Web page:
Hollywood development is put on hold
Hunt says proposal won’t move forward without revised traffic study
A large commercial development proposed in Hollywood cannot advance until a revised traffic study is submitted to the St. Mary’s County Department of Land Use and Growth Management, its new director said this week, calling the current impact study “incomplete and misleading.”
The Hollywood Commercial Center, proposing 50,200 square feet of commercial and retail space on the corner of Sotterley Road and Route 235 was denied by the St. Mary’s County Planning Commission in March last year, but approved by the county’s board of zoning appeals last August, and a circuit court decision later affirmed that approval.
But the project won’t get final approvals from the land use and growth management department until a revised traffic impact study is submitted, said Bill Hunt, who was recently promoted from interim director of land use and growth management to the director.
When the Hollywood Commercial Center project came before the planning commission, the site plan showed a car dealership on 8 acres of the 22 parent tract, but that was not a part of the formal proposal.
The 29,969-square-foot car dealership was scheduled to be heard by the planning commis- sion in April, but land use and growth management staff pulled it from the agenda.
“A complete traffic impact study for the entire property was needed,” Hunt said in an interview this week. “There’s nothing for us to review until we get that traffic impact study and we haven’t received it.”
On May 22, Hunt wrote to attorney Christopher Longmore, who represents the developer
— Hollywood Partners Three Notch LLC.
Hunt wrote that the Maryland State Highway Administration in its review of the traffic impact study believed that there are two separate projects on the 22 acres in Hollywood, as was initially presented to the St. Mary’s County Planning Commission.
“The northern portion of the site is labelled ‘Future by Others’ along with ‘Separate Ownership.’ This exhibit with the notation of ‘Separate Ownership’ may explain why SHA thought the site was not under single ownership,” Hunt wrote.
“Had SHA staff known the site was under a single owner, SHA’s pre- ferred access point would have been f rom [Route] 235 across from the [Hollywood Volunteer] Fire Department,” Hunt wrote.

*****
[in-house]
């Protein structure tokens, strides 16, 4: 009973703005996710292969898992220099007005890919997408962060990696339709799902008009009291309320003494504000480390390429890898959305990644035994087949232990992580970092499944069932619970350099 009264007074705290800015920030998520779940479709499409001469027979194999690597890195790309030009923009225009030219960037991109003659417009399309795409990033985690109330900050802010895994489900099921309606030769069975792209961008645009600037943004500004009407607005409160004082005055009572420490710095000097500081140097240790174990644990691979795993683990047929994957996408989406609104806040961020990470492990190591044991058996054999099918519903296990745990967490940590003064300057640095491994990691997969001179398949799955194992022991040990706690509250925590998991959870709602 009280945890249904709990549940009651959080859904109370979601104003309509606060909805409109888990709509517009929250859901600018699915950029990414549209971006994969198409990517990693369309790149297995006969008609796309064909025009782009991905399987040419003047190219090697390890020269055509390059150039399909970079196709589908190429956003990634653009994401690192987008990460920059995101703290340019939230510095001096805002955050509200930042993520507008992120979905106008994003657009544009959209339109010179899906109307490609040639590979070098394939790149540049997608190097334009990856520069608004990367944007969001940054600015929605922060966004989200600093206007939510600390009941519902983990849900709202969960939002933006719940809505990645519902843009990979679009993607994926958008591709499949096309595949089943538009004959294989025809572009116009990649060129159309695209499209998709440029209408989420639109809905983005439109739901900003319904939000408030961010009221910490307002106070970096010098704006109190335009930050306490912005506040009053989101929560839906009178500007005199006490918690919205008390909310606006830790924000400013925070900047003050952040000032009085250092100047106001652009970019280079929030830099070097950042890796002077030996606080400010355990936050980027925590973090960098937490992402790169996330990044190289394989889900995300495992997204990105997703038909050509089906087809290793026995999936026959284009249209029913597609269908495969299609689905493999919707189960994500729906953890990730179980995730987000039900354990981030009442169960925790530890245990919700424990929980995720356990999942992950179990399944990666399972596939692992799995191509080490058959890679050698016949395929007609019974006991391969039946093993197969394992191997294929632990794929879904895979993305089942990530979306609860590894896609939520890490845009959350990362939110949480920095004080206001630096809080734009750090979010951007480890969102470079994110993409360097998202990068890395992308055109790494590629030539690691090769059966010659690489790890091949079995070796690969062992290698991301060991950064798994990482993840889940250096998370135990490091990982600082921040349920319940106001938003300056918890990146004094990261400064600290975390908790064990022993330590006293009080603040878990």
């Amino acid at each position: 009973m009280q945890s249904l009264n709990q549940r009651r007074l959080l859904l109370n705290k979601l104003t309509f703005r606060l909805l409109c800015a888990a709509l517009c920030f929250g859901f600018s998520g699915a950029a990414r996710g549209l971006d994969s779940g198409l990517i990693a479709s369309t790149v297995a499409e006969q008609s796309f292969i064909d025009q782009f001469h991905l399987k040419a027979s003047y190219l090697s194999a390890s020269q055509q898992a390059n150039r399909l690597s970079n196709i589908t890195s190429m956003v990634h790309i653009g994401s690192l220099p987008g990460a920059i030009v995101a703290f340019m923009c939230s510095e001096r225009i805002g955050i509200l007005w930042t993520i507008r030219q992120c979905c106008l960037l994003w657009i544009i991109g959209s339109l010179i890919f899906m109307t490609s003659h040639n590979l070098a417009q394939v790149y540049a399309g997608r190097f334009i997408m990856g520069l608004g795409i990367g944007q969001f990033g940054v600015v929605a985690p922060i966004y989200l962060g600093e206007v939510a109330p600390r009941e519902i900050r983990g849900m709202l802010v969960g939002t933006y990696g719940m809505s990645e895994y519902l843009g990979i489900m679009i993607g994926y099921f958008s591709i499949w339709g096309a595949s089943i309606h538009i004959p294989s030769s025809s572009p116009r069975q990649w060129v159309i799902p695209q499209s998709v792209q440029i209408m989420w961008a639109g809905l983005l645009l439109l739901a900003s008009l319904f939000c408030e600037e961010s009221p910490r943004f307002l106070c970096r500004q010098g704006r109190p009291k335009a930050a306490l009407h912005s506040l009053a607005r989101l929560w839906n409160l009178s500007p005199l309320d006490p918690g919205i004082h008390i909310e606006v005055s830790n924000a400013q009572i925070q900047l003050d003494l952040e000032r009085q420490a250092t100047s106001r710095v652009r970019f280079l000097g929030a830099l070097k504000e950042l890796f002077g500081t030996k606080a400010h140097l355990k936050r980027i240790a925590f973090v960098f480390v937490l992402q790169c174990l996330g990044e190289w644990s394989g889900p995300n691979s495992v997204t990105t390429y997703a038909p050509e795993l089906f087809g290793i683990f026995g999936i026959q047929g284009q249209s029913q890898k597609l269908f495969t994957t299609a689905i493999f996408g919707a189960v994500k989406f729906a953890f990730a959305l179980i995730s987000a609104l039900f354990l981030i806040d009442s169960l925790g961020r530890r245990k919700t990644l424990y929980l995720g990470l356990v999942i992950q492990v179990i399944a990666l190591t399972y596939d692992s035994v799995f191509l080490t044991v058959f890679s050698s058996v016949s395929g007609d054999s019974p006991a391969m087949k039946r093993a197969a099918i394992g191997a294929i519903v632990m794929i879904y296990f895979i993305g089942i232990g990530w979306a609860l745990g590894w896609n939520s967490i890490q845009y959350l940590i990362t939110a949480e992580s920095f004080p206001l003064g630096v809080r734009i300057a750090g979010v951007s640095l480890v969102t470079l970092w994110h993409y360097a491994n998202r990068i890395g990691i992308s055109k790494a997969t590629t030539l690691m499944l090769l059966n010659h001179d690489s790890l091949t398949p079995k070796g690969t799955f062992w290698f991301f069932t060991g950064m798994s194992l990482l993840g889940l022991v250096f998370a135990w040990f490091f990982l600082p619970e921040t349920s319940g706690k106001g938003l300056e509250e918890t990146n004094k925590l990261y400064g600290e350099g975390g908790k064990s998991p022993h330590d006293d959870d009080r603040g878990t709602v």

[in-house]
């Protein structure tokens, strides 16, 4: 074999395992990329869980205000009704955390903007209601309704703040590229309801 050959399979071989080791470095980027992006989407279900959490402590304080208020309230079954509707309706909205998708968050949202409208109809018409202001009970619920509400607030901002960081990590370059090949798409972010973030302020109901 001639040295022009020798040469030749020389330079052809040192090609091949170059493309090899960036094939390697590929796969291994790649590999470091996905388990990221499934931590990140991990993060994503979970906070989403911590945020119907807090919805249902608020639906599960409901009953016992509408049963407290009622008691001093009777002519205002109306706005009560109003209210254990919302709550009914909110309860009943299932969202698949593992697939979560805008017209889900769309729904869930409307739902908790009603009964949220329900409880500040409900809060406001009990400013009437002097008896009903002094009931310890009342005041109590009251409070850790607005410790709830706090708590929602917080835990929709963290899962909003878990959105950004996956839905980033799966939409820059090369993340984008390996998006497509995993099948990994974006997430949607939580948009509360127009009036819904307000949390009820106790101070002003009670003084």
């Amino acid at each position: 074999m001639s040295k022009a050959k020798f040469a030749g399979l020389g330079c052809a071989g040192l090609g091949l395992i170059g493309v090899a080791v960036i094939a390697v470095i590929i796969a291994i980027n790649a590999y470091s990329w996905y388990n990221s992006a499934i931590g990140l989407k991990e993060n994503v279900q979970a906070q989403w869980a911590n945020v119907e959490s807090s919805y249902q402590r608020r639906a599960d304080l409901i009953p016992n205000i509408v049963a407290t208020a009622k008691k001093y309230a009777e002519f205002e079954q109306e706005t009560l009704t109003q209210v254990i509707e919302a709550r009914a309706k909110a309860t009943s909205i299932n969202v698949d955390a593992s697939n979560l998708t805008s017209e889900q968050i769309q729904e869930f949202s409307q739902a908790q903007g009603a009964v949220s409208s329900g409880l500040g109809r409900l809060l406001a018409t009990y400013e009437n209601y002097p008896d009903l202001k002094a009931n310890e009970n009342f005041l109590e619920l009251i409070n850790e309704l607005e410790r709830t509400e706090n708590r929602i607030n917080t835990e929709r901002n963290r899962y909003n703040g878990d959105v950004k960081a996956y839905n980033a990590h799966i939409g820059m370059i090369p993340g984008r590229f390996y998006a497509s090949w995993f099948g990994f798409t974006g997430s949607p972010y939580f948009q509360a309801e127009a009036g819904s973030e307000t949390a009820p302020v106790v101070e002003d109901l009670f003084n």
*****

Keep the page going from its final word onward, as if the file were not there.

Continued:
Instead, the Hollywood Commercial Center’s main entrance is planned to be off of Sotterley Road across from the Burchmart convenience store and gas station. This site caused some concern from residents who live in the area.
“The February 2016 [traffic impact study] was not accurate because the access point from [Route] 235 across from the fire department was not included. I will not be able to make a finding regarding [adequate public facilities] for the roads that will be impacted by the project until an accurate [traffic impact study] has been prepared and reviewed by SHA,” Hunt wrote.
Hunt suggested that a new traffic impact study be prepared that includes an access point on Route 235 across from the Hollywood firehouse.
“After SHA has accepted, reviewed and commented on a new [traffic impact study], I will coordinate with you and your client to resubmit the project to the St. Mary’s County Planning Commission for its review of a revised concept site plan,” Hunt continued.
“If one site is being developed by the owner, traffic needs to be analyzed for the entire site,” Hunt said. “The county would like all of the in- formation to be obtained then the county would be able to make a decision on the entrance.”
As it was proposed without the car dealership, the Hollywood Commercial Center was expected to generate up to 13,000 trips per day.
Longmore replied to Hunt on May 26, saying that his client disputes the representations made by Hunt regarding the meeting with SHA officials.
“My client believes that many of the statements in your letter mischaracterize the substance of that meeting and more importantly your letter omits many portions of the discussions that were supportive of my client’s project and application,” Longmore wrote.
“We believe that my client and its engineers have submitted all of the information required for you … to grant final site plan approval,” Longmore continued. “My client is, however, considering the issues you raised in your May 22, 2017, letter and we will follow up with you further once my client has determined its best course of action.”
On July 21, Hunt wrote to Corren Johnson, district engineer for SHA, to let the agency know about the county’s concerns.
“The county and other reviewing agencies must have a site plan for the development of the entire property before any approval can be granted,” Hunt wrote. “A traffic impact study for the entire property must be submitted for review in conjunction with a complete site plan for the entire development. In my position as director I have final authority for approving a major site plan; I will not consider approval without a complete site plan and a traffic impact study for the entire property.”
Hunt called the traffic impact study “incomplete and misleading” as it “had been prepared for only a portion of the Hollywood Commercial Center.”
So the entire project won’t be moving forward until a revised traffic study is submitted to land use and growth management, Hunt said.
“I have to see it before I say ‘sure this looks good.’ Until that’s received there can’t be any review of site plans for the project. They can’t move forward without site plan approval and they can’t move forward without a building permit,” he said.